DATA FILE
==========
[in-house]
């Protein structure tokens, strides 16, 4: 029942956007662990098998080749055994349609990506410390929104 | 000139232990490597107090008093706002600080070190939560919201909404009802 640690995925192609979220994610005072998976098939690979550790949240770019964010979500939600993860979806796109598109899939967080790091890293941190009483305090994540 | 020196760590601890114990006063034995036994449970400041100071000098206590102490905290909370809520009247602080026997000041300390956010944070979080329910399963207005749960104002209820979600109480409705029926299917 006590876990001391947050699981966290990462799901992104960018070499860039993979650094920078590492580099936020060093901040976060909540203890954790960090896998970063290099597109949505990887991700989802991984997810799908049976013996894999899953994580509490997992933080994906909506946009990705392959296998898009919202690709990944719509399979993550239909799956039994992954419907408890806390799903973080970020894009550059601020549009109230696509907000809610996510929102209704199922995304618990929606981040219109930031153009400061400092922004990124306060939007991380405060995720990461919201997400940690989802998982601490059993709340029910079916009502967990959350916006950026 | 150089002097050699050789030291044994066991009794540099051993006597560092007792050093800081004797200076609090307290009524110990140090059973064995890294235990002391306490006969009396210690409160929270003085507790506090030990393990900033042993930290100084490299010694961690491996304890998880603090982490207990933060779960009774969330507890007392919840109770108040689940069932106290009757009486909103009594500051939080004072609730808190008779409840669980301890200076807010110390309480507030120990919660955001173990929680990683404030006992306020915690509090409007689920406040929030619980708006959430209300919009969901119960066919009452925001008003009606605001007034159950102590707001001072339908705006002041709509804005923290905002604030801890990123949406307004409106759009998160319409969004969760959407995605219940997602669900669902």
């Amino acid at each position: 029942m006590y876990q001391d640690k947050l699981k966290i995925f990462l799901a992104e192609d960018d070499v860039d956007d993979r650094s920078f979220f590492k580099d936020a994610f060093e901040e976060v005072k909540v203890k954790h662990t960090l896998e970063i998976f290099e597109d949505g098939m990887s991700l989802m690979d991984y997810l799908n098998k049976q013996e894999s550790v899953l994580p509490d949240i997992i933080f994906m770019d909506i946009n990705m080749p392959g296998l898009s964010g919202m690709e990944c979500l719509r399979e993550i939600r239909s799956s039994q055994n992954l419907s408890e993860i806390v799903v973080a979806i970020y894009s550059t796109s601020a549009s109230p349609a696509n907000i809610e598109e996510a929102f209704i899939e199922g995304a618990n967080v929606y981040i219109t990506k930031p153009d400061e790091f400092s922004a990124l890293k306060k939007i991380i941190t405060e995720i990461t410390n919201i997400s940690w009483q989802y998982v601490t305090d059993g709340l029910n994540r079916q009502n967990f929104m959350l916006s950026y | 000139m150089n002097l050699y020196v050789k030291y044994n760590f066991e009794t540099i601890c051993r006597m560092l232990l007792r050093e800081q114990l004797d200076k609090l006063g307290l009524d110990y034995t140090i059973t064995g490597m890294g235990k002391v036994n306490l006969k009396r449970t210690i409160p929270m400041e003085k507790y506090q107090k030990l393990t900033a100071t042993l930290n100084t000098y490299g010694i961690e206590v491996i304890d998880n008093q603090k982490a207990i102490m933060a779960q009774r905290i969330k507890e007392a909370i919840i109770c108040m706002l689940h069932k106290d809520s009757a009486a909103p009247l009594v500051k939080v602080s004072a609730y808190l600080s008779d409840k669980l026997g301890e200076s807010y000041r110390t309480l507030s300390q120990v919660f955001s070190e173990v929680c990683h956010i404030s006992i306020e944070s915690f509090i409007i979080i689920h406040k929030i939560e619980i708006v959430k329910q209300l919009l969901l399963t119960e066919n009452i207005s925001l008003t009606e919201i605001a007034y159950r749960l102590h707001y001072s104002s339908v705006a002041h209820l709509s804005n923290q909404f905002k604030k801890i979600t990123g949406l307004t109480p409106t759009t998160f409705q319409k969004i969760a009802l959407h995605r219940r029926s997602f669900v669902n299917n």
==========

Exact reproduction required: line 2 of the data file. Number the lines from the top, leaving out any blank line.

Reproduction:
């Protein structure tokens, strides 16, 4: 029942956007662990098998080749055994349609990506410390929104 | 000139232990490597107090008093706002600080070190939560919201909404009802 640690995925192609979220994610005072998976098939690979550790949240770019964010979500939600993860979806796109598109899939967080790091890293941190009483305090994540 | 020196760590601890114990006063034995036994449970400041100071000098206590102490905290909370809520009247602080026997000041300390956010944070979080329910399963207005749960104002209820979600109480409705029926299917 006590876990001391947050699981966290990462799901992104960018070499860039993979650094920078590492580099936020060093901040976060909540203890954790960090896998970063290099597109949505990887991700989802991984997810799908049976013996894999899953994580509490997992933080994906909506946009990705392959296998898009919202690709990944719509399979993550239909799956039994992954419907408890806390799903973080970020894009550059601020549009109230696509907000809610996510929102209704199922995304618990929606981040219109930031153009400061400092922004990124306060939007991380405060995720990461919201997400940690989802998982601490059993709340029910079916009502967990959350916006950026 | 150089002097050699050789030291044994066991009794540099051993006597560092007792050093800081004797200076609090307290009524110990140090059973064995890294235990002391306490006969009396210690409160929270003085507790506090030990393990900033042993930290100084490299010694961690491996304890998880603090982490207990933060779960009774969330507890007392919840109770108040689940069932106290009757009486909103009594500051939080004072609730808190008779409840669980301890200076807010110390309480507030120990919660955001173990929680990683404030006992306020915690509090409007689920406040929030619980708006959430209300919009969901119960066919009452925001008003009606605001007034159950102590707001001072339908705006002041709509804005923290905002604030801890990123949406307004409106759009998160319409969004969760959407995605219940997602669900669902």